blood and guts
"He entered not with the blood of goats and calves but with His own blood." —Hebrews 9:12
We in the United States of America have a warped relationship with blood. Due to the refinement of violence and special effects in the "entertainment" industry, many Americans have seen so much blood that it no longer moves them. How many weeks pass without someone's bloody picture being displayed on the nightly TV news? In America, blood sells.
There is an exception to this American preoccupation with blood. We don't want blood in religion. There have been numerous occasions in churches and in Christian schools when crucifixes have been intentionally removed and replaced with plain crosses. We don't want to upset anyone with a bloody reminder. We don't want to display bloody photographs of an aborted fetus; that is too "graphic." We don't like blood in religion because the blood testifies (1 Jn 5:7-8) to our guilt, and we don't have the guts to listen to its testimony.
Nonetheless, "Jesus Christ it is Who came through water and blood — not in water only, but in water and in blood" (1 Jn 5:6). He had the courage to enter the sanctuary with His very own blood. Jesus knew that "almost everything is purified by blood, and without the shedding of blood there is no forgiveness" (Heb 10:22). So He offered His very own blood to reconcile us to God (Col 1:20). Our sins were so serious that God had to shed His own blood to save us. Listen to the blood. Stand at the foot of Jesus' cross and bathe in the cleansing fountain of His blood.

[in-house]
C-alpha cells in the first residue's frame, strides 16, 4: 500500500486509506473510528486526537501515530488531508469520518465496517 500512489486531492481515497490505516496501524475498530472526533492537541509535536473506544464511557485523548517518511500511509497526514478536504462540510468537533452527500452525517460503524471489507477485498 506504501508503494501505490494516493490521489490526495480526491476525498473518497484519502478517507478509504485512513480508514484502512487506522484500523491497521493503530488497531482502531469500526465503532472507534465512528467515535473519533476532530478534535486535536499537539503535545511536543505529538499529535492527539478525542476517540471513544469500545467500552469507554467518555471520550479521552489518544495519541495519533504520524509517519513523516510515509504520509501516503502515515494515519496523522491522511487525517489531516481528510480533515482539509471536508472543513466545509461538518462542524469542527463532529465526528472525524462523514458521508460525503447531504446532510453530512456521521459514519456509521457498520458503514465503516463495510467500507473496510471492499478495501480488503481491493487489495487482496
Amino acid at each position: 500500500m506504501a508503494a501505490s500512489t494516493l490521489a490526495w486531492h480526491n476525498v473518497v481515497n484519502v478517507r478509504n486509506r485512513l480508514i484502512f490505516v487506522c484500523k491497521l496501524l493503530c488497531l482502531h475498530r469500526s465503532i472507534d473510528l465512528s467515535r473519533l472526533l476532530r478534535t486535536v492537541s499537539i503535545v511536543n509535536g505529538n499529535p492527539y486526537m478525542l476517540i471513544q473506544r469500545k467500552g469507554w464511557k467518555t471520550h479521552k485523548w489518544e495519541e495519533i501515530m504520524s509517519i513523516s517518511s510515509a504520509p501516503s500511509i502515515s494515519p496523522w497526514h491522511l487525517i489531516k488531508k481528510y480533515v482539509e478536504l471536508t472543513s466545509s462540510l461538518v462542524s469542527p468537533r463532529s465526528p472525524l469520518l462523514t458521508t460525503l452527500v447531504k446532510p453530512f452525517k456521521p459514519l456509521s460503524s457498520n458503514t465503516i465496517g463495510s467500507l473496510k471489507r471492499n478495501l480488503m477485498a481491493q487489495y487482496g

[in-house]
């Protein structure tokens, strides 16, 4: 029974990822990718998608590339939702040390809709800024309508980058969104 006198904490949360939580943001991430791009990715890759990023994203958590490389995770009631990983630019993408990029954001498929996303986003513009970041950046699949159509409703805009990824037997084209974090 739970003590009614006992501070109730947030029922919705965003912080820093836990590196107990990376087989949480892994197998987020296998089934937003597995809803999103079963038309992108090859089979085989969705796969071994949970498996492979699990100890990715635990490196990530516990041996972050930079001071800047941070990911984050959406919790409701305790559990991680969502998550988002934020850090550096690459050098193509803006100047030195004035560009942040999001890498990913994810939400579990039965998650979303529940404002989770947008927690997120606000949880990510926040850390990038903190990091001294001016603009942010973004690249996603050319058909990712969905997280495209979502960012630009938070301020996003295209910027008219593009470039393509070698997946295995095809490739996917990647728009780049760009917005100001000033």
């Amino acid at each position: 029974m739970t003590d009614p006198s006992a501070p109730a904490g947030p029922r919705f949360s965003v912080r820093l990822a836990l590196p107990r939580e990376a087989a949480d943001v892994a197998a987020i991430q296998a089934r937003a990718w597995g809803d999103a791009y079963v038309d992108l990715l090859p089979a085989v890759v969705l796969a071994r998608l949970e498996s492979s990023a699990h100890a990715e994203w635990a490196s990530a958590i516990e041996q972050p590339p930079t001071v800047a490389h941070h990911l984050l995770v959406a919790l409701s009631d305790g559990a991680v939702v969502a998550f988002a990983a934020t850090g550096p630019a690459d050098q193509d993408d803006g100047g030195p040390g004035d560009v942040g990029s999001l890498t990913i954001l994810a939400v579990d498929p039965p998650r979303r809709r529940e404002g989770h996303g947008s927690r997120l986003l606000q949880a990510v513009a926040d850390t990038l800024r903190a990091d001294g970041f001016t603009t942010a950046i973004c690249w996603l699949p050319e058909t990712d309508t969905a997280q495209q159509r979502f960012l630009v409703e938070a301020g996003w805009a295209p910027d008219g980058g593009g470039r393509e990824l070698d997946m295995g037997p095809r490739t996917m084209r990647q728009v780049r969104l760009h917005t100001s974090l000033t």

Prayer: Father, "let His blood be on us and on our children" (Mt 27:25).
Promise: "The Lord, the Most High, the awesome, is the great King over all the earth." —Ps 47:3
Praise: Ralph has a genetic blood disorder. In the last eight years, he has received the blood of Jesus nearly every day at Mass. His symptoms have lessened greatly during that time.
Reference: (This teaching was submitted by one of our editors.)
Nihil Obstat: Reverend Robert J. Buschmiller, June 11, 1998
Imprimatur: †Most Reverend Carl K. Moeddel, Vicar General and Auxiliary Bishop of the Archdiocese of Cincinnati, July 20, 1998